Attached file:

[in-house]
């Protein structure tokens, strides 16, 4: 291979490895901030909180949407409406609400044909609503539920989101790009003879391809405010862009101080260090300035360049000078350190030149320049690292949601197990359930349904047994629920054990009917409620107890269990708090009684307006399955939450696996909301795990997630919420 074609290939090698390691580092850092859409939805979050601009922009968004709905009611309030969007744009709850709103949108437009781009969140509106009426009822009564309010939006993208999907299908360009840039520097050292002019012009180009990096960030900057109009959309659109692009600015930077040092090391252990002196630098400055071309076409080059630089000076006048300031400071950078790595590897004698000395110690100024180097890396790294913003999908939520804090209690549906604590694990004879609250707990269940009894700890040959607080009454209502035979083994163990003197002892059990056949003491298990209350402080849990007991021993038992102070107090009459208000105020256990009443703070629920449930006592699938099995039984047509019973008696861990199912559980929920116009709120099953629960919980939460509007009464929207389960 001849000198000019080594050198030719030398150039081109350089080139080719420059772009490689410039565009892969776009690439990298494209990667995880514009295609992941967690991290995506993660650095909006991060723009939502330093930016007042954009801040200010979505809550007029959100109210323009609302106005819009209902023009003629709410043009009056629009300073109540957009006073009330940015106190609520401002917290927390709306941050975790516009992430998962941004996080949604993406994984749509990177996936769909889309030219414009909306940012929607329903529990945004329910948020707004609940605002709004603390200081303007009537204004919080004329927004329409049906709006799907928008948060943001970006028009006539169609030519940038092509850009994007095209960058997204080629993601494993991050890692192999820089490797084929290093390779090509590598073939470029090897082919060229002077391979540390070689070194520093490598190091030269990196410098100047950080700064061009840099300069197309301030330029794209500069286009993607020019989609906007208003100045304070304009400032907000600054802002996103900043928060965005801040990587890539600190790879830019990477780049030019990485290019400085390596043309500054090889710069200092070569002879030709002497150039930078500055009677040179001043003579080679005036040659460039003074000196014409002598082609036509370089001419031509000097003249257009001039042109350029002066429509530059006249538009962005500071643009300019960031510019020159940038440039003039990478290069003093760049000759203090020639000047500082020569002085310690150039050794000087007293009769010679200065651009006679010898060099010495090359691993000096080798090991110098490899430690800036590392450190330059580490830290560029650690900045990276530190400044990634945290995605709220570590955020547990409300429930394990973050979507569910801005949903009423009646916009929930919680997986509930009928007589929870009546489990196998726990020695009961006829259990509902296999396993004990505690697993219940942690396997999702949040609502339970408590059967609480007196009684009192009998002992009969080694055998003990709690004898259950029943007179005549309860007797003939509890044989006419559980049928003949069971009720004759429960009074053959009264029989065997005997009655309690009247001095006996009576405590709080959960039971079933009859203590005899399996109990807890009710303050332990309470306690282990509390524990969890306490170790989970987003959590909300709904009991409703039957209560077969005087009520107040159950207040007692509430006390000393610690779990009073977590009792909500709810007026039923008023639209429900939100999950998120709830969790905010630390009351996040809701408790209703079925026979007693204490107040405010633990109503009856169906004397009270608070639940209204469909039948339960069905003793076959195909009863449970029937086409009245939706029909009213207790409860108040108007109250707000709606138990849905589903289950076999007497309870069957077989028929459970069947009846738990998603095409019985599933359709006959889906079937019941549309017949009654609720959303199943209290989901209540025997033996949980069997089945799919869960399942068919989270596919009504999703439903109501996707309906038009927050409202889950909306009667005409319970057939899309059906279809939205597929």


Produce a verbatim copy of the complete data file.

[in-house]
């Protein structure tokens, strides 16, 4: 291979490895901030909180949407409406609400044909609503539920989101790009003879391809405010862009101080260090300035360049000078350190030149320049690292949601197990359930349904047994629920054990009917409620107890269990708090009684307006399955939450696996909301795990997630919420 074609290939090698390691580092850092859409939805979050601009922009968004709905009611309030969007744009709850709103949108437009781009969140509106009426009822009564309010939006993208999907299908360009840039520097050292002019012009180009990096960030900057109009959309659109692009600015930077040092090391252990002196630098400055071309076409080059630089000076006048300031400071950078790595590897004698000395110690100024180097890396790294913003999908939520804090209690549906604590694990004879609250707990269940009894700890040959607080009454209502035979083994163990003197002892059990056949003491298990209350402080849990007991021993038992102070107090009459208000105020256990009443703070629920449930006592699938099995039984047509019973008696861990199912559980929920116009709120099953629960919980939460509007009464929207389960 001849000198000019080594050198030719030398150039081109350089080139080719420059772009490689410039565009892969776009690439990298494209990667995880514009295609992941967690991290995506993660650095909006991060723009939502330093930016007042954009801040200010979505809550007029959100109210323009609302106005819009209902023009003629709410043009009056629009300073109540957009006073009330940015106190609520401002917290927390709306941050975790516009992430998962941004996080949604993406994984749509990177996936769909889309030219414009909306940012929607329903529990945004329910948020707004609940605002709004603390200081303007009537204004919080004329927004329409049906709006799907928008948060943001970006028009006539169609030519940038092509850009994007095209960058997204080629993601494993991050890692192999820089490797084929290093390779090509590598073939470029090897082919060229002077391979540390070689070194520093490598190091030269990196410098100047950080700064061009840099300069197309301030330029794209500069286009993607020019989609906007208003100045304070304009400032907000600054802002996103900043928060965005801040990587890539600190790879830019990477780049030019990485290019400085390596043309500054090889710069200092070569002879030709002497150039930078500055009677040179001043003579080679005036040659460039003074000196014409002598082609036509370089001419031509000097003249257009001039042109350029002066429509530059006249538009962005500071643009300019960031510019020159940038440039003039990478290069003093760049000759203090020639000047500082020569002085310690150039050794000087007293009769010679200065651009006679010898060099010495090359691993000096080798090991110098490899430690800036590392450190330059580490830290560029650690900045990276530190400044990634945290995605709220570590955020547990409300429930394990973050979507569910801005949903009423009646916009929930919680997986509930009928007589929870009546489990196998726990020695009961006829259990509902296999396993004990505690697993219940942690396997999702949040609502339970408590059967609480007196009684009192009998002992009969080694055998003990709690004898259950029943007179005549309860007797003939509890044989006419559980049928003949069971009720004759429960009074053959009264029989065997005997009655309690009247001095006996009576405590709080959960039971079933009859203590005899399996109990807890009710303050332990309470306690282990509390524990969890306490170790989970987003959590909300709904009991409703039957209560077969005087009520107040159950207040007692509430006390000393610690779990009073977590009792909500709810007026039923008023639209429900939100999950998120709830969790905010630390009351996040809701408790209703079925026979007693204490107040405010633990109503009856169906004397009270608070639940209204469909039948339960069905003793076959195909009863449970029937086409009245939706029909009213207790409860108040108007109250707000709606138990849905589903289950076999007497309870069957077989028929459970069947009846738990998603095409019985599933359709006959889906079937019941549309017949009654609720959303199943209290989901209540025997033996949980069997089945799919869960399942068919989270596919009504999703439903109501996707309906038009927050409202889950909306009667005409319970057939899309059906279809939205597929």